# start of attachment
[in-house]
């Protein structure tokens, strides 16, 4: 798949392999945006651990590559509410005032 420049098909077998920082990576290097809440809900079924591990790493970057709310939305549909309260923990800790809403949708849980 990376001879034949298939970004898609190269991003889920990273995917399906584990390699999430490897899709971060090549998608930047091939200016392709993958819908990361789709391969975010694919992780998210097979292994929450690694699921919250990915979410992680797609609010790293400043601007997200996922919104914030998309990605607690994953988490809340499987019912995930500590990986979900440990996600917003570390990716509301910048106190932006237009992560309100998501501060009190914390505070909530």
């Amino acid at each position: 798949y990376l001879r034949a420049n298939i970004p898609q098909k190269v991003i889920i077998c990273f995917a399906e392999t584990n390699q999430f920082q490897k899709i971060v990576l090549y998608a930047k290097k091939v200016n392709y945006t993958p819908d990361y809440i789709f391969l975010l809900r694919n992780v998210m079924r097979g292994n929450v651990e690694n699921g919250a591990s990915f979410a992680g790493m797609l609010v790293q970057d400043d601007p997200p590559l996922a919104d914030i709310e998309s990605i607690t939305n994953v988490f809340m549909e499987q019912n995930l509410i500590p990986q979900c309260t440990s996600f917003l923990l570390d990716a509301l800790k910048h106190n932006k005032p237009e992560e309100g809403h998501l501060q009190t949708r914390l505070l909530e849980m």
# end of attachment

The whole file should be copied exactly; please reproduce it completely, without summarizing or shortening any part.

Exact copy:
[in-house]
């Protein structure tokens, strides 16, 4: 798949392999945006651990590559509410005032 420049098909077998920082990576290097809440809900079924591990790493970057709310939305549909309260923990800790809403949708849980 990376001879034949298939970004898609190269991003889920990273995917399906584990390699999430490897899709971060090549998608930047091939200016392709993958819908990361789709391969975010694919992780998210097979292994929450690694699921919250990915979410992680797609609010790293400043601007997200996922919104914030998309990605607690994953988490809340499987019912995930500590990986979900440990996600917003570390990716509301910048106190932006237009992560309100998501501060009190914390505070909530």
């Amino acid at each position: 798949y990376l001879r034949a420049n298939i970004p898609q098909k190269v991003i889920i077998c990273f995917a399906e392999t584990n390699q999430f920082q490897k899709i971060v990576l090549y998608a930047k290097k091939v200016n392709y945006t993958p819908d990361y809440i789709f391969l975010l809900r694919n992780v998210m079924r097979g292994n929450v651990e690694n699921g919250a591990s990915f979410a992680g790493m797609l609010v790293q970057d400043d601007p997200p590559l996922a919104d914030i709310e998309s990605i607690t939305n994953v988490f809340m549909e499987q019912n995930l509410i500590p990986q979900c309260t440990s996600f917003l923990l570390d990716a509301l800790k910048h106190n932006k005032p237009e992560e309100g809403h998501l501060q009190t949708r914390l505070l909530e849980m």